Mindreading Animals: The Debate over What Animals Know about Other Minds (MIT Press)
Robert W. Lurz
Animals live in a world of other minds, human and nonhuman, and their well-being and survival often depends on what is going on in the minds of these other creatures. But do animals know that other creatures have minds? And how would we know if they do? In Mindreading Animals, Robert Lurz offers a fresh approach to the hotly debated question of mental-state attribution in nonhuman animals. Some empirical researchers and philosophers claim that some animals are capable of anticipating other creatures' behaviors by interpreting observable cues as signs of underlying mental states; others claim that animals are merely clever behavior-readers, capable of using such cues to anticipate others' behaviors without interpreting them as evidence of underlying mental states. Lurz argues that neither position is compelling and proposes a way to move the debate, and the field, forward.
Lurz offers a bottom-up model of mental-state attribution that is built on cognitive abilities that animals are known to possess rather than on a preconceived view of the mind applicable to mindreading abilities in humans. Lurz goes on to describe an innovative series of new experimental protocols for animal mindreading research that show in detail how various types of animals -- from apes to monkeys to ravens to dogs -- can be tested for perceptual state and belief attribution.
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attributing mental states. In terms of counting kinds of representations, then, the complementary behavior-reading animal is taken to employ one fewer kind than its mindreading counterpart. Thus, if what the mindreading animal is thought to do is somehow simpler, then it must be in terms of the cognitive processes it employs, not in terms of the types of representations the processes range over. However, as we saw above, the cognitive processes a complementary behavior-reading animal might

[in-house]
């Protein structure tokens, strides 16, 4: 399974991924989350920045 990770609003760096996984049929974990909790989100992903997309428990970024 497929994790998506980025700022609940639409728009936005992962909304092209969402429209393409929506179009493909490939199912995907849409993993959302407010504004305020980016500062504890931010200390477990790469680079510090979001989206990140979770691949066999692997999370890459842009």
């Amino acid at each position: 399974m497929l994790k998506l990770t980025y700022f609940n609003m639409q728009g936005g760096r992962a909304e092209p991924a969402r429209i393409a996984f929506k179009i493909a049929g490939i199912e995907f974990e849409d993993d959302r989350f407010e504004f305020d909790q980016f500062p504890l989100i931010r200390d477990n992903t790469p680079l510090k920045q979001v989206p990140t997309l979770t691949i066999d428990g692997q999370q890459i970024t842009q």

course, this is a matter of degree: It depends on the actual number of distinct types of observable conditions involved. If there are only two (e.g., S, and S2), then the behavior-reading hypothesis is not as uneconomical as it would be if there were, say, four (S1-S4). How much less economical a behavior-reading hypothesis must be before we should prefer the mindreading hypothesis, the unifying hypothesis strategy does not say. The idea is that the less economical it is, the more we should
allows the animal's perceptual system to continue to fix a belief, as it is naturally disposed to do, but not the belief that the animal bears a spatial relation to an object that it knows is not there. This could be done rather easily if nature equipped the animal with the capacity to affix something like a qualifier to the subject-object spatial relation depicted in its perceptual belief, a qualifier that functions much in the way that 'seems' and 'appears' do in English. Thus, for example,
Roughly, the idea is that "[m]uch of the point of the concept of belief is that it is the concept of a state of an organism which can be true or false, correct or incorrect," and thus any creature that possesses the concept of belief must possess the corresponding concepts of truth and falsity (2001, p. 104). The concepts of truth and falsity that apply to beliefs, however, have an important objectively normative dimension to them, making it difficult to see how animals might come to possess